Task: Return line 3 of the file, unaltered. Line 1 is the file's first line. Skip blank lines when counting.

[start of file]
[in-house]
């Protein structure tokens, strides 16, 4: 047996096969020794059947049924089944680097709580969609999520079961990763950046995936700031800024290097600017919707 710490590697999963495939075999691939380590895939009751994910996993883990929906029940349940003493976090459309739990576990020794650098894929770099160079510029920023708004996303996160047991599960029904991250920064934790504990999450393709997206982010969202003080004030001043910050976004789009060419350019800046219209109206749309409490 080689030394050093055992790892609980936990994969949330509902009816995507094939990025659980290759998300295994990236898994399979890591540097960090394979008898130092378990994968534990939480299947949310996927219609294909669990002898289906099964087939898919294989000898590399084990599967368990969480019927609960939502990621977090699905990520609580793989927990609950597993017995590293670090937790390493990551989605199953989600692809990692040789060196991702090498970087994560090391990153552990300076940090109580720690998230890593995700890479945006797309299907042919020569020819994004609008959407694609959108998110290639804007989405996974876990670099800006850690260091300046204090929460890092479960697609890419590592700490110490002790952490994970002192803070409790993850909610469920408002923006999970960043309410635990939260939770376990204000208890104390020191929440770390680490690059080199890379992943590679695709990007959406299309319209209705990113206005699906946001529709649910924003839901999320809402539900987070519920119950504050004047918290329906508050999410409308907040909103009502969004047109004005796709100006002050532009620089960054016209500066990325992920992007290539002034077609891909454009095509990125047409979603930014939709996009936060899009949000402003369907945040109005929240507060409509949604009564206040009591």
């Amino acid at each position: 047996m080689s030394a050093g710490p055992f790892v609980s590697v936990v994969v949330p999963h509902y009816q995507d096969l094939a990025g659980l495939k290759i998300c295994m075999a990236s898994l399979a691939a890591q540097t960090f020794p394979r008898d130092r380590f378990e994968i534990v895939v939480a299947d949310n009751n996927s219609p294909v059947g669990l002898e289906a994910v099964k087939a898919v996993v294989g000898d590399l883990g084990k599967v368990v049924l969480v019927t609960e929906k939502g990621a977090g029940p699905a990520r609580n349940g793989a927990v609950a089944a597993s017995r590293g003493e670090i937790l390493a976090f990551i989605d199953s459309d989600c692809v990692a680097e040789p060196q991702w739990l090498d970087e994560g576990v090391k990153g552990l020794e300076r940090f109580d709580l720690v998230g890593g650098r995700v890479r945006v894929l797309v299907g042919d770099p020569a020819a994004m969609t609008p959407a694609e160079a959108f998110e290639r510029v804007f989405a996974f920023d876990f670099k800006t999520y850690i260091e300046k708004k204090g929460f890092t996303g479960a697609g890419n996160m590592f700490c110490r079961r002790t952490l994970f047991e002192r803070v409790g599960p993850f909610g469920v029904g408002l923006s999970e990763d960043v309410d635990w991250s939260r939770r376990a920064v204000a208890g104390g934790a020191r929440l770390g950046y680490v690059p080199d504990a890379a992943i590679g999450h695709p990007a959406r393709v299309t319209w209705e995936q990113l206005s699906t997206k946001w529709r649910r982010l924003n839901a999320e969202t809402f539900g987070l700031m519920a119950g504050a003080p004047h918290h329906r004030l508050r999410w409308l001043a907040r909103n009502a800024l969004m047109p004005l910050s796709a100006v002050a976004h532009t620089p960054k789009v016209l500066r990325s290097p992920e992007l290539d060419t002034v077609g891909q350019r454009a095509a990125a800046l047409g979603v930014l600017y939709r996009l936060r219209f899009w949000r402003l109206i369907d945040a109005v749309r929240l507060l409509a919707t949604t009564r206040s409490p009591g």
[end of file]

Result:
């Amino acid at each position: 047996m080689s030394a050093g710490p055992f790892v609980s590697v936990v994969v949330p999963h509902y009816q995507d096969l094939a990025g659980l495939k290759i998300c295994m075999a990236s898994l399979a691939a890591q540097t960090f020794p394979r008898d130092r380590f378990e994968i534990v895939v939480a299947d949310n009751n996927s219609p294909v059947g669990l002898e289906a994910v099964k087939a898919v996993v294989g000898d590399l883990g084990k599967v368990v049924l969480v019927t609960e929906k939502g990621a977090g029940p699905a990520r609580n349940g793989a927990v609950a089944a597993s017995r590293g003493e670090i937790l390493a976090f990551i989605d199953s459309d989600c692809v990692a680097e040789p060196q991702w739990l090498d970087e994560g576990v090391k990153g552990l020794e300076r940090f109580d709580l720690v998230g890593g650098r995700v890479r945006v894929l797309v299907g042919d770099p020569a020819a994004m969609t609008p959407a694609e160079a959108f998110e290639r510029v804007f989405a996974f920023d876990f670099k800006t999520y850690i260091e300046k708004k204090g929460f890092t996303g479960a697609g890419n996160m590592f700490c110490r079961r002790t952490l994970f047991e002192r803070v409790g599960p993850f909610g469920v029904g408002l923006s999970e990763d960043v309410d635990w991250s939260r939770r376990a920064v204000a208890g104390g934790a020191r929440l770390g950046y680490v690059p080199d504990a890379a992943i590679g999450h695709p990007a959406r393709v299309t319209w209705e995936q990113l206005s699906t997206k946001w529709r649910r982010l924003n839901a999320e969202t809402f539900g987070l700031m519920a119950g504050a003080p004047h918290h329906r004030l508050r999410w409308l001043a907040r909103n009502a800024l969004m047109p004005l910050s796709a100006v002050a976004h532009t620089p960054k789009v016209l500066r990325s290097p992920e992007l290539d060419t002034v077609g891909q350019r454009a095509a990125a800046l047409g979603v930014l600017y939709r996009l936060r219209f899009w949000r402003l109206i369907d945040a109005v749309r929240l507060l409509a919707t949604t009564r206040s409490p009591g």